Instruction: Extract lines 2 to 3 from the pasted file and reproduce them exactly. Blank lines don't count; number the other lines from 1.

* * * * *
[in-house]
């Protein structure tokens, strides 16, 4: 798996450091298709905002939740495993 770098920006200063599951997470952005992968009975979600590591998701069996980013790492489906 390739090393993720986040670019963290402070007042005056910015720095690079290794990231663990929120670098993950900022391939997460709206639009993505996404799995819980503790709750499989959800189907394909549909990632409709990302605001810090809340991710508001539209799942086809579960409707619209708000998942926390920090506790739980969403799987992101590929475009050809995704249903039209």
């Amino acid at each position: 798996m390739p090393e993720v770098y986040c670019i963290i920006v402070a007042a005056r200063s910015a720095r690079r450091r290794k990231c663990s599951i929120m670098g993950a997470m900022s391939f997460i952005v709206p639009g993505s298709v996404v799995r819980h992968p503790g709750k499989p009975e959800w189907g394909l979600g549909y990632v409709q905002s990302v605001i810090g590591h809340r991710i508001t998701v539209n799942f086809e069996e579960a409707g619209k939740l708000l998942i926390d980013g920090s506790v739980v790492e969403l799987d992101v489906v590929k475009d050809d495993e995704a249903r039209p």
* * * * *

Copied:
């Protein structure tokens, strides 16, 4: 798996450091298709905002939740495993 770098920006200063599951997470952005992968009975979600590591998701069996980013790492489906 390739090393993720986040670019963290402070007042005056910015720095690079290794990231663990929120670098993950900022391939997460709206639009993505996404799995819980503790709750499989959800189907394909549909990632409709990302605001810090809340991710508001539209799942086809579960409707619209708000998942926390920090506790739980969403799987992101590929475009050809995704249903039209």
């Amino acid at each position: 798996m390739p090393e993720v770098y986040c670019i963290i920006v402070a007042a005056r200063s910015a720095r690079r450091r290794k990231c663990s599951i929120m670098g993950a997470m900022s391939f997460i952005v709206p639009g993505s298709v996404v799995r819980h992968p503790g709750k499989p009975e959800w189907g394909l979600g549909y990632v409709q905002s990302v605001i810090g590591h809340r991710i508001t998701v539209n799942f086809e069996e579960a409707g619209k939740l708000l998942i926390d980013g920090s506790v739980v790492e969403l799987d992101v489906v590929k475009d050809d495993e995704a249903r039209p």